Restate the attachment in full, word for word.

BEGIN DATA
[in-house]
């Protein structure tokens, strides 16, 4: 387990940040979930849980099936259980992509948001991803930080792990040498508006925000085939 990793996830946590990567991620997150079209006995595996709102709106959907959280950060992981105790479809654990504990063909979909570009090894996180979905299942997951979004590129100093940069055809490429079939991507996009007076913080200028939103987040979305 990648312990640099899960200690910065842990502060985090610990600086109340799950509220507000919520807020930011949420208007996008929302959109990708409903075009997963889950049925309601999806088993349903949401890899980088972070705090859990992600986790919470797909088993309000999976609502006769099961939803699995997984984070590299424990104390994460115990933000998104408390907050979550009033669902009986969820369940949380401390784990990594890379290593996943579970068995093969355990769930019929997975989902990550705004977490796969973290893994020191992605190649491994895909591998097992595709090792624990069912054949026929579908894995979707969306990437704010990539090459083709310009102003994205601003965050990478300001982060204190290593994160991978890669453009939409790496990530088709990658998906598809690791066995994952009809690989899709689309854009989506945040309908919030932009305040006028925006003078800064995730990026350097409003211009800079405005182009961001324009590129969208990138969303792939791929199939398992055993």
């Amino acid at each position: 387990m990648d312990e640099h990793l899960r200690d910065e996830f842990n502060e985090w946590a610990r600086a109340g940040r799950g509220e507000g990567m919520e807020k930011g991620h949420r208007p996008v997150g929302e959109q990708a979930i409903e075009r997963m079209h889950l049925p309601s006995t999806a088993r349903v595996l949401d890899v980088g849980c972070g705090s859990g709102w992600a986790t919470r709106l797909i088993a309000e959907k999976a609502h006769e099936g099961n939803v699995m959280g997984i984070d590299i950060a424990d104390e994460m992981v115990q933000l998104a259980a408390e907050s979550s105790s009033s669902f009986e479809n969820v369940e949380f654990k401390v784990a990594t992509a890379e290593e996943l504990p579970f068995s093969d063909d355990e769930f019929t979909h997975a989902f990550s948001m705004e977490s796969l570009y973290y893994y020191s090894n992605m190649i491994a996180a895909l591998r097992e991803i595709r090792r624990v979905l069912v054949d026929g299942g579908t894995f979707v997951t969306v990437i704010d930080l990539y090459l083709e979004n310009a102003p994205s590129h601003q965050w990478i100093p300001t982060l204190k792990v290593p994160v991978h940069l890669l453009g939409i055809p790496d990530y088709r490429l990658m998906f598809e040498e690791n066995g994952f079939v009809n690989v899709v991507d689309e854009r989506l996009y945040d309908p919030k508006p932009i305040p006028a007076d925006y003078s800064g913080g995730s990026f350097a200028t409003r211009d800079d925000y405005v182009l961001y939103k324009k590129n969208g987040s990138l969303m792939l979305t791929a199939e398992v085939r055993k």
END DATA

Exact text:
[in-house]
């Protein structure tokens, strides 16, 4: 387990940040979930849980099936259980992509948001991803930080792990040498508006925000085939 990793996830946590990567991620997150079209006995595996709102709106959907959280950060992981105790479809654990504990063909979909570009090894996180979905299942997951979004590129100093940069055809490429079939991507996009007076913080200028939103987040979305 990648312990640099899960200690910065842990502060985090610990600086109340799950509220507000919520807020930011949420208007996008929302959109990708409903075009997963889950049925309601999806088993349903949401890899980088972070705090859990992600986790919470797909088993309000999976609502006769099961939803699995997984984070590299424990104390994460115990933000998104408390907050979550009033669902009986969820369940949380401390784990990594890379290593996943579970068995093969355990769930019929997975989902990550705004977490796969973290893994020191992605190649491994895909591998097992595709090792624990069912054949026929579908894995979707969306990437704010990539090459083709310009102003994205601003965050990478300001982060204190290593994160991978890669453009939409790496990530088709990658998906598809690791066995994952009809690989899709689309854009989506945040309908919030932009305040006028925006003078800064995730990026350097409003211009800079405005182009961001324009590129969208990138969303792939791929199939398992055993």
């Amino acid at each position: 387990m990648d312990e640099h990793l899960r200690d910065e996830f842990n502060e985090w946590a610990r600086a109340g940040r799950g509220e507000g990567m919520e807020k930011g991620h949420r208007p996008v997150g929302e959109q990708a979930i409903e075009r997963m079209h889950l049925p309601s006995t999806a088993r349903v595996l949401d890899v980088g849980c972070g705090s859990g709102w992600a986790t919470r709106l797909i088993a309000e959907k999976a609502h006769e099936g099961n939803v699995m959280g997984i984070d590299i950060a424990d104390e994460m992981v115990q933000l998104a259980a408390e907050s979550s105790s009033s669902f009986e479809n969820v369940e949380f654990k401390v784990a990594t992509a890379e290593e996943l504990p579970f068995s093969d063909d355990e769930f019929t979909h997975a989902f990550s948001m705004e977490s796969l570009y973290y893994y020191s090894n992605m190649i491994a996180a895909l591998r097992e991803i595709r090792r624990v979905l069912v054949d026929g299942g579908t894995f979707v997951t969306v990437i704010d930080l990539y090459l083709e979004n310009a102003p994205s590129h601003q965050w990478i100093p300001t982060l204190k792990v290593p994160v991978h940069l890669l453009g939409i055809p790496d990530y088709r490429l990658m998906f598809e040498e690791n066995g994952f079939v009809n690989v899709v991507d689309e854009r989506l996009y945040d309908p919030k508006p932009i305040p006028a007076d925006y003078s800064g913080g995730s990026f350097a200028t409003r211009d800079d925000y405005v182009l961001y939103k324009k590129n969208g987040s990138l969303m792939l979305t791929a199939e398992v085939r055993k």